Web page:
Almost nine out of ten new recruits who signed up as part of the Police Uplift Programme (PUP) say they want to stay in the service until they retire, a survey has found.
Ministers will be encouraged by the responses to the PUP New Recruits Onboarding Survey (2022) which showed a positive overall picture with high satisfaction rates and strong intentions to remain within policing.
Dyfed Powys Police Federation chair Gareth Jones welcomed the findings but said the Force would have to work hard to keep hold of the new recruits.
He said: “We backed the Police Uplift Programme but always stressed that recruitment was part of the equation and that making sure new officers stick with the job is just as important.
“So the Force will have to ensure our new recruits are properly looked after when it comes to pay and conditions and are encouraged to flourish in an environment in which hard work, dedication and self-sacrifice are recognised and respected.
“As a Police Federation, we will be here to offer them support and advice throughout their career and we would urge them to find out more about how we can help them, perhaps by speaking to their local workplace representatives.”
Almost nine out of ten PUP recruits want to stay in the police until they retire
The survey found more than eight in ten (82 per cent) new officers were satisfied with the role and 81 per cent were satisfied with the support they received from their line managers.
Almost seven in ten (69 per cent) said the role had met or exceeded their expectations while 86 per cent said they wanted to serve with the police until retirement.
The findings from the 2022 survey were less positive when compared to the 2021 survey which showed 90 per cent were satisfied with the role, 81 per cent were satisfied with the support received, 79 per cent felt the role met or exceeded expectations and 90 per cent intended to stay.
On officer wellbeing, around four in ten (40 per cent) new recruits report ignoring their personal life needs due to work strain and agreed that tension and stress from work was adversely affecting the rest of their life. This compares with a figure of 33 per cent from the 2021 survey.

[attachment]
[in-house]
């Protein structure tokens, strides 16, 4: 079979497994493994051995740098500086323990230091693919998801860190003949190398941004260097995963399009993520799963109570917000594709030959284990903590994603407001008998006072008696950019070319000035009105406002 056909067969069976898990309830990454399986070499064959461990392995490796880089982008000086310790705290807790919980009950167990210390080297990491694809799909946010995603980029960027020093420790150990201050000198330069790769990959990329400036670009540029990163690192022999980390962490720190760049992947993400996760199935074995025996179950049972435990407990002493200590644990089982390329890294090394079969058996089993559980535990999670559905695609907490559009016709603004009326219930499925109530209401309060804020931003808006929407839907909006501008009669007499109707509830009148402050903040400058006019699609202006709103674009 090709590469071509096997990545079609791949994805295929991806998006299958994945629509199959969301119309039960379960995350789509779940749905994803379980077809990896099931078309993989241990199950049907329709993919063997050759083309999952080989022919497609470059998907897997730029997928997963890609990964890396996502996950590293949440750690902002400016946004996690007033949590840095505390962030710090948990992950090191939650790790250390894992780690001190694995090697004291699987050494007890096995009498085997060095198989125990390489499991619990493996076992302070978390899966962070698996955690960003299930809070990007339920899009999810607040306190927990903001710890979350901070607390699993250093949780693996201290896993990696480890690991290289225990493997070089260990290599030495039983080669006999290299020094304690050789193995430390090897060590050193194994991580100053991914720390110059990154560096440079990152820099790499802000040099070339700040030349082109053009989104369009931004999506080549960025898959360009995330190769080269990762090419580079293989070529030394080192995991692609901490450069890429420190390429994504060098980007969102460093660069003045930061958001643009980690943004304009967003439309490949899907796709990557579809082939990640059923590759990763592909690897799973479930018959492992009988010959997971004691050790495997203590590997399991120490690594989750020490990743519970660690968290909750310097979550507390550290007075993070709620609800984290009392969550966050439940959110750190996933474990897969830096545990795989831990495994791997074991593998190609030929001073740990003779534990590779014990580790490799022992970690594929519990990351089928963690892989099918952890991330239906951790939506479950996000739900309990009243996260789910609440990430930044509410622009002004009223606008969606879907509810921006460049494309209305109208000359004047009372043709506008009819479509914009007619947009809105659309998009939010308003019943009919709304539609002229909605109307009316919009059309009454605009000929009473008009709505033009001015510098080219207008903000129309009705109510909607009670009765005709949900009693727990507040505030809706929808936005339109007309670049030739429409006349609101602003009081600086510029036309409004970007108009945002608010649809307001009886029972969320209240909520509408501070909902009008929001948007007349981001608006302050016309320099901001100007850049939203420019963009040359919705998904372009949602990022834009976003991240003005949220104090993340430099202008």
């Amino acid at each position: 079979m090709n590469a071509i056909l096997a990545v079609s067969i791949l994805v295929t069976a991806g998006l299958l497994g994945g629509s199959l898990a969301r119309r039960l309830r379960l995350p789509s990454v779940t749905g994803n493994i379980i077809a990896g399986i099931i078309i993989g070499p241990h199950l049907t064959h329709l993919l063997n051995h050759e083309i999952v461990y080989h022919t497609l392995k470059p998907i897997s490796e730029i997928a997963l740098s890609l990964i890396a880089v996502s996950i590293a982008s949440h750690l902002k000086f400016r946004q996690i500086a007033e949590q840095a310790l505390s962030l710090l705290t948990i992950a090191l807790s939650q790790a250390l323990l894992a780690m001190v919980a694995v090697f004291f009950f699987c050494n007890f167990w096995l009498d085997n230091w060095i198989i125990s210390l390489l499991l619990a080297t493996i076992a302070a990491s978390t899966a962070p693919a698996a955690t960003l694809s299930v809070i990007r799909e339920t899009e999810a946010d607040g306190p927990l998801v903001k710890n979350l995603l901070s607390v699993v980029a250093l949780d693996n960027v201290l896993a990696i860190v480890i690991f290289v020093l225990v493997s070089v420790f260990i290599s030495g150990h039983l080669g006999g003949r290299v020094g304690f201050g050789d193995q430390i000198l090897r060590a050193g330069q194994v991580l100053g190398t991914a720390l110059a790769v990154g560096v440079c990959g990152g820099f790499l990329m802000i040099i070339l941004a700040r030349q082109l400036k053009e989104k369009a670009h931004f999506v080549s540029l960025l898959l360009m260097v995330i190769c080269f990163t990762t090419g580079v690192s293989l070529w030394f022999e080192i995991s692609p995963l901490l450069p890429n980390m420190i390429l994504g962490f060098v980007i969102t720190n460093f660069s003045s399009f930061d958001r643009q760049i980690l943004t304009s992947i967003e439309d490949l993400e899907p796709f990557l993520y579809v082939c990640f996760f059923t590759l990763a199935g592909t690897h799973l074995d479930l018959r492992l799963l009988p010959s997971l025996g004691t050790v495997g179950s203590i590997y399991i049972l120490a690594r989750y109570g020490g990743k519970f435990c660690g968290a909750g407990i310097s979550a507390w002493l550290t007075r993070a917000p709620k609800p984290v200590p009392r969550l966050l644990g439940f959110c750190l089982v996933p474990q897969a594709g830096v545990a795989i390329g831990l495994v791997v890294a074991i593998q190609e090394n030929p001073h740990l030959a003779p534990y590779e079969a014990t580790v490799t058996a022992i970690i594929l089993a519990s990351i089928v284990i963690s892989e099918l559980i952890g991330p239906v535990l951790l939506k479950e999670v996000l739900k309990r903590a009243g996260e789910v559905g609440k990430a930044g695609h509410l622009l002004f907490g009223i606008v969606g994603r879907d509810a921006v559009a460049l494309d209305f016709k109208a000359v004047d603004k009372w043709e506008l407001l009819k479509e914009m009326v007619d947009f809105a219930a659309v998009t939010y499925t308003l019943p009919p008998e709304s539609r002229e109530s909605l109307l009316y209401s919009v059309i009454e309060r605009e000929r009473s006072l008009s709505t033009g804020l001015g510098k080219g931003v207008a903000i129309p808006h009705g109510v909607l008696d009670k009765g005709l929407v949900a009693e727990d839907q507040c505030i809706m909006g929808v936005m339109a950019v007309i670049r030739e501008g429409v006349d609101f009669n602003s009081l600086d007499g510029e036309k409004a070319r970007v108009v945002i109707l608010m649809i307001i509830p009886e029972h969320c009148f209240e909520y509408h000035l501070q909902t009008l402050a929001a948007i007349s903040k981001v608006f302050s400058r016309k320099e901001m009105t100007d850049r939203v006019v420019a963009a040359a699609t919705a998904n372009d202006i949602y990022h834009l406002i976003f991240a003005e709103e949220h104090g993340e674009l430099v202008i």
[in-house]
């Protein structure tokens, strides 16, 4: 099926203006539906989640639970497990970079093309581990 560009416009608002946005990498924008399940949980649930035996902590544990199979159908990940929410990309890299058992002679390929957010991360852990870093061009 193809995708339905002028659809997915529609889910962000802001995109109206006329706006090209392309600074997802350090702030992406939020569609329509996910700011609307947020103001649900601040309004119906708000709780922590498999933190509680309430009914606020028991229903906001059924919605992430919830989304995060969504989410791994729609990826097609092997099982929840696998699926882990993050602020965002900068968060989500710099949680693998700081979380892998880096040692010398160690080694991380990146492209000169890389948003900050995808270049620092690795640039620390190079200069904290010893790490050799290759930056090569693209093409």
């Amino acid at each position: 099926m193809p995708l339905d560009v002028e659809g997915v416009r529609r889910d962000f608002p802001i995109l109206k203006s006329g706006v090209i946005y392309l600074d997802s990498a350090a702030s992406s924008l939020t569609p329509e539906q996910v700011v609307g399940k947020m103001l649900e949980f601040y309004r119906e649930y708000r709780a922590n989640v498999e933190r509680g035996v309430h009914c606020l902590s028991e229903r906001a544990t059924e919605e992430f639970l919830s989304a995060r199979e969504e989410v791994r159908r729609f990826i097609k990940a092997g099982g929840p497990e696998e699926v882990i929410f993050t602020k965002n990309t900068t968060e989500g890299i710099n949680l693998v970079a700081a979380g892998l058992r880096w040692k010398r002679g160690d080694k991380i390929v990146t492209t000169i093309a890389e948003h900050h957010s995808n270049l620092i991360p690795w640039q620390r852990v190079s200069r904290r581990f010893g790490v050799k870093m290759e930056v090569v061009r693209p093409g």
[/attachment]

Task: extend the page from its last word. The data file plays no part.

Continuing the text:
The 2022 report found the experiences of new officers from minority ethnic backgrounds were not as positive as those of their white counterparts across a number of questions.
It also noted the number of positive responses to questions generally decreased as length of service and officer age increased.
The Police Uplift Programme was launched in 2020 with the aim of taking on 20,000 additional officers by March 2023 although critics point out officer numbers will still be lower than 13 years ago when cuts began.
Policing and crime minister Chris Philp said: “Policing is a career like no other and I am proud that so many thousands of people in England and Wales want to put themselves forward to protect their communities from danger - in a challenging, essential and rewarding job.
“In a matter of months, when this once-in-a-generation recruitment drive is complete and we have a record number of officers across England and Wales, our police forces will be more representative than ever of the communities they serve.
“The overwhelming majority of new recruits recently surveyed report positive job satisfaction and want to remain officers for the rest of their working lives, and compared to other public sectors, voluntary resignations in policing remain low at 2.5 per cent.”